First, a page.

Sometimes called the maidenhair tree, Ginkgo is native to China, although today it can be found in many parts of the world most notably in the Northern Hemisphere.
The tree itself can grow up to 80 feet tall and have a trunk diameter of up to 2 feet under normal conditions.
However, very old trees can reach over 100 feet tall and have trunk diameters that reach up to 10 feet.
While used for woodworking, the tree itself is better known for its leaves. Extracts from the leaves have been used for medicinal purposes for centuries.
|Scientific Name:||Ginkgo biloba|
|Tree Size:||60-80 ft (18-24 m) tall|
1-2 ft (.3-.6 m) trunk diameter
|Janka Hardness:||750 lbf (3,340 N)|
|Specific Gravity (Basic, 12% MC):||.43, .46|
|Common Uses:||For cutting boards and turning objects|
One of the most primitive trees remaining in the world, the Ginkgo has the outward characteristics of a hardwood tree, but the structure of the wood itself is more like a softwood.
The color of this wood can range from almost white to light orange-brown.
It has a very homogenous appearance and thus, is difficult to see the rings because the color variations are so similar.
Texture & Grain
The grain of this wood is quite straight, which makes it very even and uniform in terms of its texture.
The natural luster of the wood is rather low. And it does not give off any discernable odor.
Ginkgo Wood Workability
This is a popular wood because it is easily workable, especially with hand tools which makes it easy to create joinery or carvings.
This is because the wood is soft enough to work with and shape while being hard enough to last when properly treated.
This wood also glues rather well, allowing adhesives to stick to the surface. Plus, it finishes rather nicely which delivers desirable results in terms of its appearance.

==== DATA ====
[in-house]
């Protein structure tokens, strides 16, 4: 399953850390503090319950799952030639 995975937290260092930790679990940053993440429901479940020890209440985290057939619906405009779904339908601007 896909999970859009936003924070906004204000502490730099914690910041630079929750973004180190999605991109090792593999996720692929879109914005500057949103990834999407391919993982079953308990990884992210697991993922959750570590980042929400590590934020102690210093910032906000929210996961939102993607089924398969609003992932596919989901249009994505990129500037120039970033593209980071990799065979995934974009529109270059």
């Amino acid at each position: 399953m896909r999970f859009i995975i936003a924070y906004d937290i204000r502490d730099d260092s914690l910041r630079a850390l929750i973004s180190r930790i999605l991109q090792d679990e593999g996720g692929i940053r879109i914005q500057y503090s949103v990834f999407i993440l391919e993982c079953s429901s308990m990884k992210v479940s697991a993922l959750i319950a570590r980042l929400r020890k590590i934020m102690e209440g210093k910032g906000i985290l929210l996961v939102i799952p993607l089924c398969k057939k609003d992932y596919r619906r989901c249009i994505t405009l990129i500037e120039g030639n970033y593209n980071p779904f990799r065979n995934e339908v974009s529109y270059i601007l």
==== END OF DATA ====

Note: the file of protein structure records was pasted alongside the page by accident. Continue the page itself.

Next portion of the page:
Ginkgo trees have a reputation for creating allergic reactions from their fruit, leaves, and pollen. But the wood itself seems to be free of allergic reactions.
This means that only normal precautions need to be taken when working with the wood.
The reasons why such reports of allergic reactions from the wood may be few and far between might be because it is rarely used for lumber.
What is Ginkgo Wood Used for?
You will find Ginkgo wood used for items such as cutting boards, furniture, carvings, and turned objects. You may see older items when the tree was more available on the market in the form of antiques.
Finding Ginkgo wood can be difficult because the species is considered endangered by the IUCN.
This is because the tree itself grows in a relatively small area and is fragmented in its growth patterns.
In fact, Gingko trees were at one point considered extinct until some were found and cultivated.
Today, Ginkgo trees are more common in urban areas as they are used for ornamental purposes.
It is no longer considered a commercial timber, although in Japan there is a limited commercial run being made on the wood.
You can find wood ranging from small craft blocks up to larger slabs for tabletops. However, its pricing can vary considerably depending on its availability and who is selling it.
Hi, I am Mark Garner a professional carpenter, woodworker, and DIY painter. I live in the small city of Peoria, Arizona as a semi-retired woodworker. I have started this blog with a simple motive to help you with my wood experience in this sector. If you like to know more about what I love doing and how it all got started, you can check more about me here.